25 February 2008

Protecting Sderot and the murky waters of politics

Dr. Reuven Pedatzur, a person whose opinion one should certainly respect in all matters military, writes in Haaretz on the amazing discovery: the much touted Iron Dome anti-rocket system will not be able to protect Sderot from the Qassams. He demolishes the whole idea using simple arithmetics, so you don't have to be a rocket scientist to understand it:

The distance from the edge of Beit Hanun to the outskirts of Sderot is 1,800 meters. Therefore, a rocket launched from Beit Hanun takes about nine seconds to hit Sderot. The developers of Iron Dome at Rafael Advance Defense Systems know that the preparations to simply launch the intercept missiles at their target take up to about 15 seconds (during which time the system locates the target, determines the flight path and calculates the intercept route). Obviously, then, the Qassam will slam into Sderot quite a number of seconds before the missile meant to intercept it is even launched.

But besides not being able to protect the border communities, Iron Dome will also not be able to cope with rockets that are launched much farther away. According to data available from Rafael, the average flight time of the intercept missile to the point of encounter is another 15 seconds. In other words, to intercept a rocket using Iron Dome requires at least 30 seconds. This is the time it takes a Qassam to cover six kilometers.
Pedatzur adds:
The disturbing question is why no one bothered to apprise the prime minister of this simple calculation, to make it clear to him that Iron Dome, in the development of which his government decided to invest hundreds of millions of dollars, will not be able to protect Sderot.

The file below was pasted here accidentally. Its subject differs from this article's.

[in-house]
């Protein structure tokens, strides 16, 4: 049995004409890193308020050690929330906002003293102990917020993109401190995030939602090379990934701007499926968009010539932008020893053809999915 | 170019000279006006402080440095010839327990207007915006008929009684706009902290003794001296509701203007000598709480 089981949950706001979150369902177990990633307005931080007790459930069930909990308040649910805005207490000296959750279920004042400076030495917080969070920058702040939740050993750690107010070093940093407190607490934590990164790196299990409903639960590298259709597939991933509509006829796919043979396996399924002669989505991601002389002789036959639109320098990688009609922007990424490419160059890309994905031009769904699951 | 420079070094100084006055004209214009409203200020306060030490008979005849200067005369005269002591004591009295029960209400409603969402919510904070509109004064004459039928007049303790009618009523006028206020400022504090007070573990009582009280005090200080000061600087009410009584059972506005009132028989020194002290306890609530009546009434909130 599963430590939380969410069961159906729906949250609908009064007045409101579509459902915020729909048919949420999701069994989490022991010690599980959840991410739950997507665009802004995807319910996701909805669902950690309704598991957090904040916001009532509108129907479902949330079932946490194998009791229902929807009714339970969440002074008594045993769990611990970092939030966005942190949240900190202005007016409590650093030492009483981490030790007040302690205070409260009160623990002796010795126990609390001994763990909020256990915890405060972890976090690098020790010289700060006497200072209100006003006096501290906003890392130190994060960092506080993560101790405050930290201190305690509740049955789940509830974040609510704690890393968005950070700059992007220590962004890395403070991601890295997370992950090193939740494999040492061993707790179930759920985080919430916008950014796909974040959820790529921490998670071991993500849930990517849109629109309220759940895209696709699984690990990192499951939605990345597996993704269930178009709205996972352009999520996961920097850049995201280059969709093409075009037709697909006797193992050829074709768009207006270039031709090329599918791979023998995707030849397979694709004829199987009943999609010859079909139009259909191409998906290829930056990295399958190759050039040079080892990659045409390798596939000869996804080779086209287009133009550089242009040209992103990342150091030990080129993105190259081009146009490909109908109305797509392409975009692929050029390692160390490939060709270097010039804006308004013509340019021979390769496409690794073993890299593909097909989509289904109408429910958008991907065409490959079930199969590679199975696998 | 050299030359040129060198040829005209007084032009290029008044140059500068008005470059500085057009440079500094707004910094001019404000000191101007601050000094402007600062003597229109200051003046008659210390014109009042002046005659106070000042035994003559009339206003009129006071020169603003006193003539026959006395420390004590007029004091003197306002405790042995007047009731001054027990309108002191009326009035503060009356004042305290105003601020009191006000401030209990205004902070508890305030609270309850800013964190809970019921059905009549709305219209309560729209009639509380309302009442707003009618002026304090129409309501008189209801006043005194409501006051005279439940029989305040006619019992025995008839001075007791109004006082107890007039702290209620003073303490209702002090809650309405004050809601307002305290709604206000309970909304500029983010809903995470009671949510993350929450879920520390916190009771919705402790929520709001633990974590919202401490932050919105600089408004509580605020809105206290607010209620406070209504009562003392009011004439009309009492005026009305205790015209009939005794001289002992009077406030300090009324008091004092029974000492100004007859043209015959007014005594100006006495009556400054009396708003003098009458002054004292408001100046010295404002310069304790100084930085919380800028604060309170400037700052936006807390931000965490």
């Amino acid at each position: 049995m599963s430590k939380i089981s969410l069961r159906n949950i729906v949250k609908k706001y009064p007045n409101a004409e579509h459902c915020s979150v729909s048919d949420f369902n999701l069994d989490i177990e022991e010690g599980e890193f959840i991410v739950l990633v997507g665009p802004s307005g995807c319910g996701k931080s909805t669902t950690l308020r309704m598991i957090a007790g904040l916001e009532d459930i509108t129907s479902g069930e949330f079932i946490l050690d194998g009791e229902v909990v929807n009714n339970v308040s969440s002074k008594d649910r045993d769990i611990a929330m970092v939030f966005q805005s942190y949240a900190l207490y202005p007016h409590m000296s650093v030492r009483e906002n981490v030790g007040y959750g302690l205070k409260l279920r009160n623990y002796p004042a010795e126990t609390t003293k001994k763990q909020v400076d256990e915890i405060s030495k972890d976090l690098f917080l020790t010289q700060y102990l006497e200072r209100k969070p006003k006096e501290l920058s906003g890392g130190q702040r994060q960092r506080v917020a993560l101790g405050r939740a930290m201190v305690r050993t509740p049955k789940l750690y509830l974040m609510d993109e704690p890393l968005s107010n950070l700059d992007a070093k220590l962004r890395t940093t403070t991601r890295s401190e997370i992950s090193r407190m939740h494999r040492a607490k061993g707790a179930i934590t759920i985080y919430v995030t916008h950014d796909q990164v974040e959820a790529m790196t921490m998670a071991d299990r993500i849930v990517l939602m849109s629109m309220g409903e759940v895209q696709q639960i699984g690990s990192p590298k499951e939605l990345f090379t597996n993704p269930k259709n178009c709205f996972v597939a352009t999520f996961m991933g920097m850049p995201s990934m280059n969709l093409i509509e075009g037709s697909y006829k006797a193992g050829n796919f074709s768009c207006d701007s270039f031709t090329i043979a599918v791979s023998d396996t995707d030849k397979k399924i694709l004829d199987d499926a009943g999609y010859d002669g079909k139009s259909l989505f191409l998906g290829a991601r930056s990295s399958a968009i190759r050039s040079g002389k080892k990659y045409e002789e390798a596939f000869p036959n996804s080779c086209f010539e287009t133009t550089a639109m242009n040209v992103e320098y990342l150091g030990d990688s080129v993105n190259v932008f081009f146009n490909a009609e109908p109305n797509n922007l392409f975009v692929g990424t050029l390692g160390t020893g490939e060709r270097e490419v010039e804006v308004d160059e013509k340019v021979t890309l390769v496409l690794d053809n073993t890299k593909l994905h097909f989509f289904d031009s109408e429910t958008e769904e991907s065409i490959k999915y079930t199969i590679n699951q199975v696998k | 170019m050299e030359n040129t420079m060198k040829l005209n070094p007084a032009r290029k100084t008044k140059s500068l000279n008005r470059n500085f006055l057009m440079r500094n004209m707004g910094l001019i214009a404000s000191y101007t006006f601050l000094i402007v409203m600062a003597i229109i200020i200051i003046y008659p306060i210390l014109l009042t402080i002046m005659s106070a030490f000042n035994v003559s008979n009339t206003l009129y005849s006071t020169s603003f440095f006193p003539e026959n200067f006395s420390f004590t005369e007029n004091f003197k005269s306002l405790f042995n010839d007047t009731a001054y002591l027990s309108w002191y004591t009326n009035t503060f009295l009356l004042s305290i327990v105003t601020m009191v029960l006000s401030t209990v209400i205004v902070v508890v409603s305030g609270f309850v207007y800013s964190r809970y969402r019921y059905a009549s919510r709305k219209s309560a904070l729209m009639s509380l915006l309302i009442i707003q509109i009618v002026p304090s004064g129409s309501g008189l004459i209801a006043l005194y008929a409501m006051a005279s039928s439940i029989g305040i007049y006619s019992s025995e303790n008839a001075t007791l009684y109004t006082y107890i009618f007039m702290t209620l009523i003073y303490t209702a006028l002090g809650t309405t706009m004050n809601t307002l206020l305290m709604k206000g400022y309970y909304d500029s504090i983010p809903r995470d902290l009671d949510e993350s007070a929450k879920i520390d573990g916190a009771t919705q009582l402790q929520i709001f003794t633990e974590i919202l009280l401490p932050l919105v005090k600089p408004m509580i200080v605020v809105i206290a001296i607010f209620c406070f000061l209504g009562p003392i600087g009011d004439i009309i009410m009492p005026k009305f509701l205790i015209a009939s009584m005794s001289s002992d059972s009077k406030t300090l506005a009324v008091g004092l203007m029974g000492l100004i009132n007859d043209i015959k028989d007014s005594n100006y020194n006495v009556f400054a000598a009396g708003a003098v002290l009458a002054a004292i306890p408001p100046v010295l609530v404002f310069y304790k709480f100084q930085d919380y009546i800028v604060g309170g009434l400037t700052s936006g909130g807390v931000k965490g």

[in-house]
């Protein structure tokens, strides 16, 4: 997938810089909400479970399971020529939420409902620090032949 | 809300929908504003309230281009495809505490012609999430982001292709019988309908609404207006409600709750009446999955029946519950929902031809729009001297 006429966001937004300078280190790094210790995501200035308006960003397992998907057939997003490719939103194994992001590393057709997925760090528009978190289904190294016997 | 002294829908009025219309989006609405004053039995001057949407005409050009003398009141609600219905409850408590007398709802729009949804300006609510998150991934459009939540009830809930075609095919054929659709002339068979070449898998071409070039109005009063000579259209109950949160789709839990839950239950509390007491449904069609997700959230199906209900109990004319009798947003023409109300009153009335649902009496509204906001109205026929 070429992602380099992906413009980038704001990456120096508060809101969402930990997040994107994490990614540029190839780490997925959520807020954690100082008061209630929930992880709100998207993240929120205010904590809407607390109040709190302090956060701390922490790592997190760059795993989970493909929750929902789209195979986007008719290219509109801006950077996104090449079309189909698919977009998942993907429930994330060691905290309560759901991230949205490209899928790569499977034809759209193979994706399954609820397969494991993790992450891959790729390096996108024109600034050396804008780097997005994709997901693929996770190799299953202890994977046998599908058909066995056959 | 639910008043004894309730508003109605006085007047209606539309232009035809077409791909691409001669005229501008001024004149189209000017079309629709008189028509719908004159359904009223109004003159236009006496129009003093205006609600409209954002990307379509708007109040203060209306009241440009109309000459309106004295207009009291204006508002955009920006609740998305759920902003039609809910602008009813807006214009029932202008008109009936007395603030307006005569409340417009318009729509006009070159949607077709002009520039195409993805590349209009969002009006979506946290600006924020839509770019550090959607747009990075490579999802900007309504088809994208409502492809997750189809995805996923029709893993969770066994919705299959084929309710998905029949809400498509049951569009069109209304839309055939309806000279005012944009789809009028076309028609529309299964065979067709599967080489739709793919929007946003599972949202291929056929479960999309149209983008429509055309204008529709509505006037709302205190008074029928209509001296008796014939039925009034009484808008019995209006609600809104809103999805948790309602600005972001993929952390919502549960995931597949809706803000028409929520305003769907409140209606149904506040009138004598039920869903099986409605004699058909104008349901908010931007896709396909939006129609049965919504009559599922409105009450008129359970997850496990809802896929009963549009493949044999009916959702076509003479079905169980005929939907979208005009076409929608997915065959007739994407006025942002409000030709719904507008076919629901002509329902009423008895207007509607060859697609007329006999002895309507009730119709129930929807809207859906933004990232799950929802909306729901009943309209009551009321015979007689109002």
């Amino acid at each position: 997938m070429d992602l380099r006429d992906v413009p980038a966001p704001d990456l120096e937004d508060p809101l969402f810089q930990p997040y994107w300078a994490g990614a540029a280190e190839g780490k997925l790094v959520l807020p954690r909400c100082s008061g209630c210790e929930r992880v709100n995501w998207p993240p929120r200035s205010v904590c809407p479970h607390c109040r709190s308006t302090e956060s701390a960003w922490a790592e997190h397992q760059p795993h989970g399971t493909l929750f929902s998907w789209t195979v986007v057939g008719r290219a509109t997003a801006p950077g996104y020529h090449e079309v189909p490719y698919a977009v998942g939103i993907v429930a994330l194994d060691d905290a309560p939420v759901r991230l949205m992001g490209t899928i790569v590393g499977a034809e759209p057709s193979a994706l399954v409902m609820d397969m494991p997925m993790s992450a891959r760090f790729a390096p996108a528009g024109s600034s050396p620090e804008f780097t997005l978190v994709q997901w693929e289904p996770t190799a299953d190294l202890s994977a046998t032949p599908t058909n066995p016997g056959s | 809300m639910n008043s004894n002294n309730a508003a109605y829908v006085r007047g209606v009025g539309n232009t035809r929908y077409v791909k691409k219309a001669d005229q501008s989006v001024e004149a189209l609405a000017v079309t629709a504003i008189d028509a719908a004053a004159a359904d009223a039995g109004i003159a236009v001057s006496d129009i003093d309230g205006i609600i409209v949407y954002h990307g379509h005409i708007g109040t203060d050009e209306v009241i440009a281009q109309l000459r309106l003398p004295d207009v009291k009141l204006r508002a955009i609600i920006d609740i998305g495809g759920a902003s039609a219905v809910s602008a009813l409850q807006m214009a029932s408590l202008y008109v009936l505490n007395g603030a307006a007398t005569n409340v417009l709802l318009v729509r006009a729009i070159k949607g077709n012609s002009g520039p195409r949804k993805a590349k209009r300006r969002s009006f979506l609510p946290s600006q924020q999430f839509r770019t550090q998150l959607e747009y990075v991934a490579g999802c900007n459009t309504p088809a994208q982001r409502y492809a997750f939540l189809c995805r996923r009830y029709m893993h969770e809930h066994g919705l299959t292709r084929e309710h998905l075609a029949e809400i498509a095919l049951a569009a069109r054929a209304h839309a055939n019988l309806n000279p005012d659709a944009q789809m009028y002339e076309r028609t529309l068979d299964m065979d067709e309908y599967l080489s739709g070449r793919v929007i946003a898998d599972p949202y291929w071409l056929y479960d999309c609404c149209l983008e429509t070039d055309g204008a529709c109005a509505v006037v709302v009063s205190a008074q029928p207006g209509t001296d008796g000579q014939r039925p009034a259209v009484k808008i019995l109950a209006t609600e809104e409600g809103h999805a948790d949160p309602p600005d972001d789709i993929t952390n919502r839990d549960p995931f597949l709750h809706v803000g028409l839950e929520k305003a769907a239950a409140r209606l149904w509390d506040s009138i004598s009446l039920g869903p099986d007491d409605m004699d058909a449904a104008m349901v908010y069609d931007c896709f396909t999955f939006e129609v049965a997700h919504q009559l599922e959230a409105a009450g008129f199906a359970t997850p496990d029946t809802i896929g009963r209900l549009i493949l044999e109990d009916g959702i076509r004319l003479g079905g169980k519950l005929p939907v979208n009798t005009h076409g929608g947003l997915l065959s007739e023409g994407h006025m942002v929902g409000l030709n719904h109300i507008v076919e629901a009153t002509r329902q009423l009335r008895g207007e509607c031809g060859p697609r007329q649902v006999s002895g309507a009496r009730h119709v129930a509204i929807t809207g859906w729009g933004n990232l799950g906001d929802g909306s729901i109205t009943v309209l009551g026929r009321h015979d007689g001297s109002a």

The article was published on February 22, and today (February 24) Olmert continued touting Iron Dome as the ultimate solution:
Olmert said the protection of Gaza-area communities will include a combination of solutions such as the Iron Dome defense system, an early-warning system, new school buildings in addition to the partial fortification of homes.
Strange, ain't it? And there are more disturbing questions, such as the cost of each intercept missile (about $100,000), its ability to tackle mortar shells (about 0), but most of all the curious (to say the least) rejection of all and any US-made protective systems. It looks like a pathological case of NIH (Not Invented Here) syndrome:
Part of the explanation for the opposition to the laser system may lie in remarks made by Shimon Lavie, from the R&D directorate, who was the officer of the Nautilus project in the United States, on the "Fact" TV program, broadcast on Channel 2 last December. "We in the directorate are responsible for developing blue-and-white [Israeli-made] systems, which the Nautilus was not. We had hoped for intense cooperation with Israeli firms. If that had happened, it might have had an influence [on the decision about whether to acquire the laser system]."
Bingo. There is no need to add anything, is there? The article mentions other strange items, such as the fate of the (initially) joint US-Israeli development of the laser defense system Nautilus / Skyguard, and much more - worth reading in its entirety.

It is also worth mentioning that while the citizens of Sderot remain unprotected and crying for help and while mandarins fight their turf wars, several anti-rocket and anti-mortar systems are coming to maturity and being used in the field, protecting US troops in Iraq.

Another expert claims that the solution to Qassams already exists.
Farber's suggestion is to deploy American artillery batteries called Phalanx around the Qassam-battered town of Sderot, to intercept the rockets fired by Palestinians.

The U.S. army has been successfully operating the system in Iraq, where it provides its bases with protection from rockets and mortar shells.
Something definitely smells fishy in the whole business.

Cross-posted on Yourish.com.